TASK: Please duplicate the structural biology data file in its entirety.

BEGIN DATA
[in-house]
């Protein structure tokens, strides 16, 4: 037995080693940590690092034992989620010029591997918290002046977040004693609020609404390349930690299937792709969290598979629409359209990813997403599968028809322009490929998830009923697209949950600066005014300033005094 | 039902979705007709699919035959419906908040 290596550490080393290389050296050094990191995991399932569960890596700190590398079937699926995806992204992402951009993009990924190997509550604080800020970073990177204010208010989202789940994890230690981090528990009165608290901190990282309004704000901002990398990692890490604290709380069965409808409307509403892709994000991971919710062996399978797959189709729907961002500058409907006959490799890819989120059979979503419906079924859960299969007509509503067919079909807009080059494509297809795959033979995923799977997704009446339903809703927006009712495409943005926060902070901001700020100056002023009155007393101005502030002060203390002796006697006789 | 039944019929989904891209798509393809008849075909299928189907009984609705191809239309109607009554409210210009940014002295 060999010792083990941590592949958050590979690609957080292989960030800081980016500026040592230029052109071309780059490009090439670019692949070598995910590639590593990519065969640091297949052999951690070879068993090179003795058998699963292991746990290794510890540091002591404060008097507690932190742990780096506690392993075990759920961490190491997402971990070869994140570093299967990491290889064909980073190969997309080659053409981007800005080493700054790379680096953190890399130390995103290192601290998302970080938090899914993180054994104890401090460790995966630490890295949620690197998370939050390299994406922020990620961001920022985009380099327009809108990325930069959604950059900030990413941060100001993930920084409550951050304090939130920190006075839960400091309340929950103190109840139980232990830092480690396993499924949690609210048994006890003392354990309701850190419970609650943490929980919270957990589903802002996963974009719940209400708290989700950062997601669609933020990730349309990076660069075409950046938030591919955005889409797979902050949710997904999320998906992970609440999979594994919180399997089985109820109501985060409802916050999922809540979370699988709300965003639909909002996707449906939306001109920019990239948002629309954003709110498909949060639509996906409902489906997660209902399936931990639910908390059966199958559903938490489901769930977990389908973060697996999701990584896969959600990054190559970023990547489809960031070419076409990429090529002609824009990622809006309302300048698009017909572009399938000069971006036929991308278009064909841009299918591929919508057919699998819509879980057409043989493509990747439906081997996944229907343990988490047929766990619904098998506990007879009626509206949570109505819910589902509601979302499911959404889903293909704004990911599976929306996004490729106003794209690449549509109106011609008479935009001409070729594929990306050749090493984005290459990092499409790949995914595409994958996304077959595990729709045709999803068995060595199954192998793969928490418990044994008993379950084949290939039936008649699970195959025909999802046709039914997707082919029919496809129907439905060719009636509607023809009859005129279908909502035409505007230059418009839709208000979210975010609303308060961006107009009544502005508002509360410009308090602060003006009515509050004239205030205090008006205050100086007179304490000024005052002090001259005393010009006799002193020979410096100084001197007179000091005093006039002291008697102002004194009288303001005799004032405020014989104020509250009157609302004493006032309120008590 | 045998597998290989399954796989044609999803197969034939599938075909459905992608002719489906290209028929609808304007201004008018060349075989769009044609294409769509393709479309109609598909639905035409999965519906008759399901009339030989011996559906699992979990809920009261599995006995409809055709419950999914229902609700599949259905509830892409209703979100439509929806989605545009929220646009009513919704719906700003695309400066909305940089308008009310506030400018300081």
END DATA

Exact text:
[in-house]
């Protein structure tokens, strides 16, 4: 037995080693940590690092034992989620010029591997918290002046977040004693609020609404390349930690299937792709969290598979629409359209990813997403599968028809322009490929998830009923697209949950600066005014300033005094 | 039902979705007709699919035959419906908040 290596550490080393290389050296050094990191995991399932569960890596700190590398079937699926995806992204992402951009993009990924190997509550604080800020970073990177204010208010989202789940994890230690981090528990009165608290901190990282309004704000901002990398990692890490604290709380069965409808409307509403892709994000991971919710062996399978797959189709729907961002500058409907006959490799890819989120059979979503419906079924859960299969007509509503067919079909807009080059494509297809795959033979995923799977997704009446339903809703927006009712495409943005926060902070901001700020100056002023009155007393101005502030002060203390002796006697006789 | 039944019929989904891209798509393809008849075909299928189907009984609705191809239309109607009554409210210009940014002295 060999010792083990941590592949958050590979690609957080292989960030800081980016500026040592230029052109071309780059490009090439670019692949070598995910590639590593990519065969640091297949052999951690070879068993090179003795058998699963292991746990290794510890540091002591404060008097507690932190742990780096506690392993075990759920961490190491997402971990070869994140570093299967990491290889064909980073190969997309080659053409981007800005080493700054790379680096953190890399130390995103290192601290998302970080938090899914993180054994104890401090460790995966630490890295949620690197998370939050390299994406922020990620961001920022985009380099327009809108990325930069959604950059900030990413941060100001993930920084409550951050304090939130920190006075839960400091309340929950103190109840139980232990830092480690396993499924949690609210048994006890003392354990309701850190419970609650943490929980919270957990589903802002996963974009719940209400708290989700950062997601669609933020990730349309990076660069075409950046938030591919955005889409797979902050949710997904999320998906992970609440999979594994919180399997089985109820109501985060409802916050999922809540979370699988709300965003639909909002996707449906939306001109920019990239948002629309954003709110498909949060639509996906409902489906997660209902399936931990639910908390059966199958559903938490489901769930977990389908973060697996999701990584896969959600990054190559970023990547489809960031070419076409990429090529002609824009990622809006309302300048698009017909572009399938000069971006036929991308278009064909841009299918591929919508057919699998819509879980057409043989493509990747439906081997996944229907343990988490047929766990619904098998506990007879009626509206949570109505819910589902509601979302499911959404889903293909704004990911599976929306996004490729106003794209690449549509109106011609008479935009001409070729594929990306050749090493984005290459990092499409790949995914595409994958996304077959595990729709045709999803068995060595199954192998793969928490418990044994008993379950084949290939039936008649699970195959025909999802046709039914997707082919029919496809129907439905060719009636509607023809009859005129279908909502035409505007230059418009839709208000979210975010609303308060961006107009009544502005508002509360410009308090602060003006009515509050004239205030205090008006205050100086007179304490000024005052002090001259005393010009006799002193020979410096100084001197007179000091005093006039002291008697102002004194009288303001005799004032405020014989104020509250009157609302004493006032309120008590 | 045998597998290989399954796989044609999803197969034939599938075909459905992608002719489906290209028929609808304007201004008018060349075989769009044609294409769509393709479309109609598909639905035409999965519906008759399901009339030989011996559906699992979990809920009261599995006995409809055709419950999914229902609700599949259905509830892409209703979100439509929806989605545009929220646009009513919704719906700003695309400066909305940089308008009310506030400018300081």